Index shows happy graduates

By Drum Digital
18 March 2013

A group of university graduates were found to be happy with life overall, but with underlying work and financial issues worrying them, according to the Bureau of Market Research's first "Happiness Index" released on Monday.

According to the survey of 4207 South African graduates of the University of SA (Unisa), the majority of graduates appear happy with their family life. Approximately two thirds indicated happiness with friendships and spiritual life.

"The finding that the majority of graduates were found to be satisfied with life is not unexpected in view of graduates' sense of achievement, goal attainment and success," said BMR researcher Jacolize Poalses.

For the study, graduates were categorised according to generational theory which groups of people of similar age who face similar issues and are affected by similar life events.

They are: the so-called GI generation (born 1900 to late 1920s), the Silent or Veteran generation (born 1929 to 1945), Boomers or Baby Boomers (born 1946 to late 1960s), Generation X (born 1968 to late 1980s) and the Millennials or Generation Y (born 1980-present).

This study focused on the Silent generation (ages 65-81), Baby Boomers (ages 46-64), Generation X (also known as X'ers) (25-45) and Generation Y and Millennials) (18-24).

The study found insignificant gender differences, but clear age-related differences in graduates' general mood, satisfaction with life, happiness in life spheres, and general psychological wellness.

"The Silent generation differed from the other generations with a greater proportion expressing a positive general emotive state and a smaller percentage conveying a negative affective state compared to the other generations," researchers said.

Overall, a sense of happiness was evident with regard to four of the six life spheres included in the study. However work life and financial position elicited the least happiness.

Approximately one in two graduates expressed feeling happy about their physical life sphere.

Poalses said reasons for levels of distress had not been asked for in this first study of its kind, but it was hoped for in future studies.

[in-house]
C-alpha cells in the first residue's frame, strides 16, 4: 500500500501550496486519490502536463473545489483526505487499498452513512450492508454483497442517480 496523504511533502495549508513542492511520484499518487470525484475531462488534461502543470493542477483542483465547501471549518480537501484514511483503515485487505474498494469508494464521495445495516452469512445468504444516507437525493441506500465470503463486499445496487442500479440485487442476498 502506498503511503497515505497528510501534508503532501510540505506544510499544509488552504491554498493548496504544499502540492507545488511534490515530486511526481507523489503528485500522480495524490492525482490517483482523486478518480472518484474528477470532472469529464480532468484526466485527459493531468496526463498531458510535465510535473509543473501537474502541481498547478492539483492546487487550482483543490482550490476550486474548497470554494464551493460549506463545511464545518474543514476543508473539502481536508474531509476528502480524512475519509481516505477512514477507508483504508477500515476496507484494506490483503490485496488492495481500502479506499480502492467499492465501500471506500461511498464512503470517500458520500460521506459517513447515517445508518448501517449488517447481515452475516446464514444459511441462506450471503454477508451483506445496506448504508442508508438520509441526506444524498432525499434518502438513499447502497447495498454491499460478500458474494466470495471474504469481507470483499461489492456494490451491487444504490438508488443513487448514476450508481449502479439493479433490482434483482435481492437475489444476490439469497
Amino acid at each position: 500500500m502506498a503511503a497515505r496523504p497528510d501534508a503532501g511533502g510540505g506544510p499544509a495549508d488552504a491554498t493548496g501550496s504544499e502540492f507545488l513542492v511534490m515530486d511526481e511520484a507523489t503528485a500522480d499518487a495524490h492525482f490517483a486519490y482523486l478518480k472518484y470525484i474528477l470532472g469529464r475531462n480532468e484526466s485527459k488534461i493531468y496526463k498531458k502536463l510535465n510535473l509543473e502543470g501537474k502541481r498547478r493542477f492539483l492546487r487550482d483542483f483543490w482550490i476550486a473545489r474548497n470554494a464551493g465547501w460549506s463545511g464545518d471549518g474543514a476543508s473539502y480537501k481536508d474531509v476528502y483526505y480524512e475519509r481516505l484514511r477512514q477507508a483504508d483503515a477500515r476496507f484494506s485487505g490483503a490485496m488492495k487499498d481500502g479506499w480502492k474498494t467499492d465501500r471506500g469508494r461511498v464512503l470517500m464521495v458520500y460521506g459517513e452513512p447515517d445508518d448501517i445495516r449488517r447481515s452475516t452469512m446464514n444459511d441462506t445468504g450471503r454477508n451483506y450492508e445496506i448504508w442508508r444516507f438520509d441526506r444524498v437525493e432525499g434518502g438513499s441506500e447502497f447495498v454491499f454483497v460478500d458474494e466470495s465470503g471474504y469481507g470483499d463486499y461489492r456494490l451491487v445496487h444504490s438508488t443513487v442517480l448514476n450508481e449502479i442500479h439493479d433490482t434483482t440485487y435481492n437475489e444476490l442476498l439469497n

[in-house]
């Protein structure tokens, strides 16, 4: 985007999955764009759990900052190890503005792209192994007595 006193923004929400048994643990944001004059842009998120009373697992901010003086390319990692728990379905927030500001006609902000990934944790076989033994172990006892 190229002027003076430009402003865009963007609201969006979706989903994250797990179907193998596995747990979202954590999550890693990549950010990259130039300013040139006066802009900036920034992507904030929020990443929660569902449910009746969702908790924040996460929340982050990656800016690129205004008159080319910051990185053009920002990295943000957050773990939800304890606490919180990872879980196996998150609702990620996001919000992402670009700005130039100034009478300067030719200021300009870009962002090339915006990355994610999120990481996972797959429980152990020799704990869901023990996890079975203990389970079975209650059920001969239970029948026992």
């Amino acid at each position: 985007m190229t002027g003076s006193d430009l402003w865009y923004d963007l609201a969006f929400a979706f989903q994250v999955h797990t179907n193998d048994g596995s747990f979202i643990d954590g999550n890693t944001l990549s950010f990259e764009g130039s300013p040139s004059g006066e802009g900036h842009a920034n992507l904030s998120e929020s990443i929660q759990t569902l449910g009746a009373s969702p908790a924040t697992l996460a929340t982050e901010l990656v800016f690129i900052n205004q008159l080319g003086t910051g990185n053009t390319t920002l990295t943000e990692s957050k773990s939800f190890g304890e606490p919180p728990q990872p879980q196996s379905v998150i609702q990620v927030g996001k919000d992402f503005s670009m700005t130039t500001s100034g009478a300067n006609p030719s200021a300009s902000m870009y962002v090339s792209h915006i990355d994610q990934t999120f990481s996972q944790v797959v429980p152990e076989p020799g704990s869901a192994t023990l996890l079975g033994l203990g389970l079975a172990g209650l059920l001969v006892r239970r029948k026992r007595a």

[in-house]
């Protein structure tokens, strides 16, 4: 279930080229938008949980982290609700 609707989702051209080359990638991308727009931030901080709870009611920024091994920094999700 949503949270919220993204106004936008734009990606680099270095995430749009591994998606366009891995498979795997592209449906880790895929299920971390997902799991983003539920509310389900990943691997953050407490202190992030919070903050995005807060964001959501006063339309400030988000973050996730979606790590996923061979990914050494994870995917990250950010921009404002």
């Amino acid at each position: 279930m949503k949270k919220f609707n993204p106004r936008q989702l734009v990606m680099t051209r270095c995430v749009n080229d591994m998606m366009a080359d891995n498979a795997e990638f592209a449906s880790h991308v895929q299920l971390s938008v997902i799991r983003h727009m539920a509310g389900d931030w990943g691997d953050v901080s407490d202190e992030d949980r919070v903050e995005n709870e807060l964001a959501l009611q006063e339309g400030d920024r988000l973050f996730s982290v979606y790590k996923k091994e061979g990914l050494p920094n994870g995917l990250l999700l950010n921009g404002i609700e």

Assumptions were that when more cognitive, rational questions were asked, higher levels of distress could come to the fore.

The majority of the Silent generation reported feeling happier with, specifically, spirituality, work- and financial life. A lower proportion of Generation X, Baby Boomers and Millennial said this.

According to Poalses this seemed to reflect the "apparent comfortable emotive state expressed by the Silent Generation, with an increased focus on spiritual fulfilment and a settled life style".

She said theorists in the field of positive psychology reasoned that the happiness-success link existed not only because success made people happy, but also because positive affect engendered success.

She said the study illustrated that psychological wellness levels reflecting both mental coping ability and mental distress differed between generations.

"Interestingly, and somewhat unexpectedly, the Silent Generation expressed relatively lower psychological wellness levels than the other generations."

Prof Pierre Joubert, BMR director of the behavioural and communication research division, felt that this finding confirmed the dual nature of happiness, reflecting both emotive states, and at other times appearing as more rational evaluations of feelings.

The apparent higher levels of satisfaction with life and life spheres expressed by a greater proportion of the Silent generation were primarily emotive in nature and indicative of contentment and acceptance of their current life stage.

"However, higher reported instances of strain, worry, unhappiness, despair and lack of confidence indicate an apparent disjuncture between the emotive and rational state within this generation," said Joubert.

"This seems to indicate that this generation, when given time and opportunity to reflect on their psychological wellness, express higher levels of distress than younger generations."

Poalses said this generation could feel happy and confident about where they were, but on reflection, might feel they could have taken a different path, but did not.

Researchers compared their findings with United Kingdom studies. They found that UK adults display significantly lower levels of psychological distress, with more than half of UK adults experiencing no mental distress.

BER researchers found that overall, graduates indicated they were a more meaningful part in things and were finding enjoyment in normal day-to-day activities.

But they also reported being constantly under strain and that they had been losing sleep over worry, being more inclined to feel depressed and struggling to overcome difficulties.

Poalses said researchers hoped to begin a tracking survey this year to find out the exact reasons for respondents feeling the way they do.

"We feel very happy with what we accomplished. We also have more questions."

She explained that the significance of the survey was that research had proven that happiness affected overall performance, and happier graduates could lead to more positive economic growth.

-by Sapa

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